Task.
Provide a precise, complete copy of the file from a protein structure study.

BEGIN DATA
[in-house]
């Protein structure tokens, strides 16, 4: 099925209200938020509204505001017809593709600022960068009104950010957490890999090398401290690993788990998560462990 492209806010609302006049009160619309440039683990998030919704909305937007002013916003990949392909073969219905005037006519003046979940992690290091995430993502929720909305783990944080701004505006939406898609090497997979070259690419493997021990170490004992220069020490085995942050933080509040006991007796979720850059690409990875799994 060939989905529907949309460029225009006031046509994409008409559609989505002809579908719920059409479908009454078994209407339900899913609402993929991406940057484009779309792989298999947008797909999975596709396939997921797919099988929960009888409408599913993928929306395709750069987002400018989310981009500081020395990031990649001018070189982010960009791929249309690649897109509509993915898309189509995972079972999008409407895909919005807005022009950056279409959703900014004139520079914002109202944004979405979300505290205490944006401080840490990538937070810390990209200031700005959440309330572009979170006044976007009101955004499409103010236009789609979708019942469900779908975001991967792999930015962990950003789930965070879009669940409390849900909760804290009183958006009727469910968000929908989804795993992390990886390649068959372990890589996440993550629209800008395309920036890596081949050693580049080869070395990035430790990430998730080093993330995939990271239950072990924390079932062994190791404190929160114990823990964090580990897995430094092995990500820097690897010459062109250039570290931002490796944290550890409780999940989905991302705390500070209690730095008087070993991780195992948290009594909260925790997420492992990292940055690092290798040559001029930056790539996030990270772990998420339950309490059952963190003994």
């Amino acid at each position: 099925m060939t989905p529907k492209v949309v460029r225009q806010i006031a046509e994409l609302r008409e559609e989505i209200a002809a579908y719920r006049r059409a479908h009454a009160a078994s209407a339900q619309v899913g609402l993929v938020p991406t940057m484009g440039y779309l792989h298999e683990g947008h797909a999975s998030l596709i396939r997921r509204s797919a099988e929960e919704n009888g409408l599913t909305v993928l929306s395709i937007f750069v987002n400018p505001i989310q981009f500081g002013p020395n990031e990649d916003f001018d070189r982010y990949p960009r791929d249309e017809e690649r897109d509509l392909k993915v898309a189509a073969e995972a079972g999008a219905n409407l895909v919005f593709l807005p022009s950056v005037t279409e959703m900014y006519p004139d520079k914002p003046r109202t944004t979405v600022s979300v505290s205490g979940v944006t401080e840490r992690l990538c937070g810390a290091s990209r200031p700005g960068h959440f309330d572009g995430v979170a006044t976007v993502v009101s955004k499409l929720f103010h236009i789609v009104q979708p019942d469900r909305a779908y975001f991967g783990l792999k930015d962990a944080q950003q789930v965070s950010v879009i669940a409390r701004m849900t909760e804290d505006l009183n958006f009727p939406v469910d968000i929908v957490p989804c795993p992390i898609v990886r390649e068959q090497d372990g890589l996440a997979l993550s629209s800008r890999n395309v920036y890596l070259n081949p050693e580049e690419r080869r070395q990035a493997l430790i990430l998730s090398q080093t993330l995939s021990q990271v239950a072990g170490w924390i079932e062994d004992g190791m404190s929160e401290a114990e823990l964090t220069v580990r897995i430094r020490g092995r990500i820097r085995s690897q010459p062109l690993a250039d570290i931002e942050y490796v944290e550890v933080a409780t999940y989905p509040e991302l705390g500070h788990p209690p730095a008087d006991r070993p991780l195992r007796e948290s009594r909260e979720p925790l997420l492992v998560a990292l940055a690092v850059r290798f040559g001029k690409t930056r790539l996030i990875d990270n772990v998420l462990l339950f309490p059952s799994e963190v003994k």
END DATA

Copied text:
[in-house]
């Protein structure tokens, strides 16, 4: 099925209200938020509204505001017809593709600022960068009104950010957490890999090398401290690993788990998560462990 492209806010609302006049009160619309440039683990998030919704909305937007002013916003990949392909073969219905005037006519003046979940992690290091995430993502929720909305783990944080701004505006939406898609090497997979070259690419493997021990170490004992220069020490085995942050933080509040006991007796979720850059690409990875799994 060939989905529907949309460029225009006031046509994409008409559609989505002809579908719920059409479908009454078994209407339900899913609402993929991406940057484009779309792989298999947008797909999975596709396939997921797919099988929960009888409408599913993928929306395709750069987002400018989310981009500081020395990031990649001018070189982010960009791929249309690649897109509509993915898309189509995972079972999008409407895909919005807005022009950056279409959703900014004139520079914002109202944004979405979300505290205490944006401080840490990538937070810390990209200031700005959440309330572009979170006044976007009101955004499409103010236009789609979708019942469900779908975001991967792999930015962990950003789930965070879009669940409390849900909760804290009183958006009727469910968000929908989804795993992390990886390649068959372990890589996440993550629209800008395309920036890596081949050693580049080869070395990035430790990430998730080093993330995939990271239950072990924390079932062994190791404190929160114990823990964090580990897995430094092995990500820097690897010459062109250039570290931002490796944290550890409780999940989905991302705390500070209690730095008087070993991780195992948290009594909260925790997420492992990292940055690092290798040559001029930056790539996030990270772990998420339950309490059952963190003994």
């Amino acid at each position: 099925m060939t989905p529907k492209v949309v460029r225009q806010i006031a046509e994409l609302r008409e559609e989505i209200a002809a579908y719920r006049r059409a479908h009454a009160a078994s209407a339900q619309v899913g609402l993929v938020p991406t940057m484009g440039y779309l792989h298999e683990g947008h797909a999975s998030l596709i396939r997921r509204s797919a099988e929960e919704n009888g409408l599913t909305v993928l929306s395709i937007f750069v987002n400018p505001i989310q981009f500081g002013p020395n990031e990649d916003f001018d070189r982010y990949p960009r791929d249309e017809e690649r897109d509509l392909k993915v898309a189509a073969e995972a079972g999008a219905n409407l895909v919005f593709l807005p022009s950056v005037t279409e959703m900014y006519p004139d520079k914002p003046r109202t944004t979405v600022s979300v505290s205490g979940v944006t401080e840490r992690l990538c937070g810390a290091s990209r200031p700005g960068h959440f309330d572009g995430v979170a006044t976007v993502v009101s955004k499409l929720f103010h236009i789609v009104q979708p019942d469900r909305a779908y975001f991967g783990l792999k930015d962990a944080q950003q789930v965070s950010v879009i669940a409390r701004m849900t909760e804290d505006l009183n958006f009727p939406v469910d968000i929908v957490p989804c795993p992390i898609v990886r390649e068959q090497d372990g890589l996440a997979l993550s629209s800008r890999n395309v920036y890596l070259n081949p050693e580049e690419r080869r070395q990035a493997l430790i990430l998730s090398q080093t993330l995939s021990q990271v239950a072990g170490w924390i079932e062994d004992g190791m404190s929160e401290a114990e823990l964090t220069v580990r897995i430094r020490g092995r990500i820097r085995s690897q010459p062109l690993a250039d570290i931002e942050y490796v944290e550890v933080a409780t999940y989905p509040e991302l705390g500070h788990p209690p730095a008087d006991r070993p991780l195992r007796e948290s009594r909260e979720p925790l997420l492992v998560a990292l940055a690092v850059r290798f040559g001029k690409t930056r790539l996030i990875d990270n772990v998420l462990l339950f309490p059952s799994e963190v003994k």